Shame – Ingmar Bergman (1968)

Shame (1968) is one of the great neglected films from Ingmar Bergman’s midcareer creative explosion. … In Shame, a powerfully realistic vision of an imagined civil war, the filmmaker’s collaboration with his actors turns even more confident and fluid, and his celebrated enigmatic close-ups become unselfconscious and limpid—emotionally transparent. As the sixties neared their end, even Bergman, the screen’s foremost investigator of private life, intimate behavior, and postreligious faith, felt the need to make a statement on that turbulent decade and the legacy of World War II. His vision of how sadism and paranoia fuel martial conflicts and spread from society’s fringes into middle-class living rooms (and bedrooms) permeates Shame, the only Bergman film that could be called primarily political or antiwar. The relentless, Kafkaesque backdrop of a never-ending war puts a troubled marriage into stark relief, dramatizing the end of fellow feeling and the dehumanization of death. It reflects the social and political upheaval of its time in ways that are still joltingly pertinent fifty years later. Bergman’s impulse to create the film was clear and concrete. As he told the editors of the Swedish film journal Chaplin, it originated in a question: ‘What sort of a situation is needed to turn us from good social democrats into active Nazis?’ He latched on to documentary images of an aging Vietnamese couple—an old woman hanging on to their ‘half-starved cow’ as it gallops away from a U.S. military helicopter, her husband fighting back tears as he sees her and the animal disappear in a cloud of dust. Then he fused these inspirations. In Shame, Bergman scrapes the polite liberal veneer off postwar European life and puts Scandinavian islanders in the position of a colonized people. The film takes place in the near future (the early seventies). Eva and Jan Rosenberg (Ullmann and von Sydow), former classical violinists, have moved to a remote island to escape the civil war ravaging their unnamed country. …”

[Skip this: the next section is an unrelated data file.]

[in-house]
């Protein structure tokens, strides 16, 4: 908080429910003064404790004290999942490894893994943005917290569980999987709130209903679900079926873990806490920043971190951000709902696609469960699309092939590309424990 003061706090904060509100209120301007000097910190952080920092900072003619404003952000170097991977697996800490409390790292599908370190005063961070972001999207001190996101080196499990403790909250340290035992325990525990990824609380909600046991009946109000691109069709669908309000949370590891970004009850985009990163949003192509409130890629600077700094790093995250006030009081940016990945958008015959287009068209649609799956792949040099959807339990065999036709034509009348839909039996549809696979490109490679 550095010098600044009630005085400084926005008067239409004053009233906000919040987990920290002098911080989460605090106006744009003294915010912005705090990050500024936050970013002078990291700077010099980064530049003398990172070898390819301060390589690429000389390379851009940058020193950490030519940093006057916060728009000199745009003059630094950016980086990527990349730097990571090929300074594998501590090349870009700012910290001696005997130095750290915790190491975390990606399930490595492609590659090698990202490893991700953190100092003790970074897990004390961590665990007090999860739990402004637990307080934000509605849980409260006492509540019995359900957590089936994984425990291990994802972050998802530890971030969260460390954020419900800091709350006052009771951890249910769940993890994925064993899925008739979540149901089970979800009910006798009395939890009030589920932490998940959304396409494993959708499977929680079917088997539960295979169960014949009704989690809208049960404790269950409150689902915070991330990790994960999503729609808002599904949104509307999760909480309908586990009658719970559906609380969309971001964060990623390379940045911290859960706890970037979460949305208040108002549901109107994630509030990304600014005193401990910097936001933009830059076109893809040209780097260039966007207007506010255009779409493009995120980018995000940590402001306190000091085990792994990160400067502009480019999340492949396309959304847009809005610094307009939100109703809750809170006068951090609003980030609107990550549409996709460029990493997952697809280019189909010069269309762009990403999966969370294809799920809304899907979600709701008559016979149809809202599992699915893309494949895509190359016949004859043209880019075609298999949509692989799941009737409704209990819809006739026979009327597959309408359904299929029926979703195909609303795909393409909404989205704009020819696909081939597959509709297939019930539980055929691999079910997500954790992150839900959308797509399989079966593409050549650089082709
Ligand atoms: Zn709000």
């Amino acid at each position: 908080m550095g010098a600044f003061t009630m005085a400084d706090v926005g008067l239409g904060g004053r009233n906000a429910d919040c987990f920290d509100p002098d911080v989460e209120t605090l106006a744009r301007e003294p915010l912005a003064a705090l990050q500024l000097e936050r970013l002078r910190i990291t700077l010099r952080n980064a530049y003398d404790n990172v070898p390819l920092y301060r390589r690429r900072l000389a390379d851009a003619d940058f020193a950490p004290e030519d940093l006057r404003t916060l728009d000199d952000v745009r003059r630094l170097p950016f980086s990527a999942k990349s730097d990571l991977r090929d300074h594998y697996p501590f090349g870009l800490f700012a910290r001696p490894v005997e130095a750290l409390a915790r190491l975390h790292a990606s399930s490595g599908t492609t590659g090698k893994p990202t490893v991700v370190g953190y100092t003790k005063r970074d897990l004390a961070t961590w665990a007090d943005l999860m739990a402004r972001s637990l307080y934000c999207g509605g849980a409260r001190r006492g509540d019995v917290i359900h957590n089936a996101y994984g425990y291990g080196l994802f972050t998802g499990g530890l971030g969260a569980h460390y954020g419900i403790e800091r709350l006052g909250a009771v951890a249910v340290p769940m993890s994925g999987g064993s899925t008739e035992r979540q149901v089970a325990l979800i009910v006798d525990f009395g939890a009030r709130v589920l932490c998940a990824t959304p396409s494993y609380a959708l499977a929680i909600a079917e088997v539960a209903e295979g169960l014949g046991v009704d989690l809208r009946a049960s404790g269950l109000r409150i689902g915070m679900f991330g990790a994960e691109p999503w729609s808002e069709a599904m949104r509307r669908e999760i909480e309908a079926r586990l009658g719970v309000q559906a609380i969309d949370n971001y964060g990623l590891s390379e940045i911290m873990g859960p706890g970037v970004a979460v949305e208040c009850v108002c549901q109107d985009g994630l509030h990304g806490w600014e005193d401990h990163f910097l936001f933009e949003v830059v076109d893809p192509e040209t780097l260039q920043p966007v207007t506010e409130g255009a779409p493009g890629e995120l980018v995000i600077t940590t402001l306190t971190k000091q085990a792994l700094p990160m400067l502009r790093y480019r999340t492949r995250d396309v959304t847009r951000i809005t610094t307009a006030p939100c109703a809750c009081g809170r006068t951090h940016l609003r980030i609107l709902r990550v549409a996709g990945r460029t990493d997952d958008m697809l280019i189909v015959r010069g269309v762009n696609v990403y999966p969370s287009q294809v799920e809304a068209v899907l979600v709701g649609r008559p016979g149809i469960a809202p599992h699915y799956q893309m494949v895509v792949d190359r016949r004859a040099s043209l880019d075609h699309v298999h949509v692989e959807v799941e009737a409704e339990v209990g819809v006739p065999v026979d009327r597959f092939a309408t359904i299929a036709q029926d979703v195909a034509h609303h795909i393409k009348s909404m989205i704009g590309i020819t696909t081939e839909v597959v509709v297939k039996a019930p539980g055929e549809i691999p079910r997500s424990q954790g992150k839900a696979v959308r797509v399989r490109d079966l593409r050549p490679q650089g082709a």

Criterion – Shame: Twilight of the Humans
W – Shame (1968 film)
senses of cinema
Criterion (Video)

About 1960s: Days of Rage

Bill Davis - 1960s: Days of Rage
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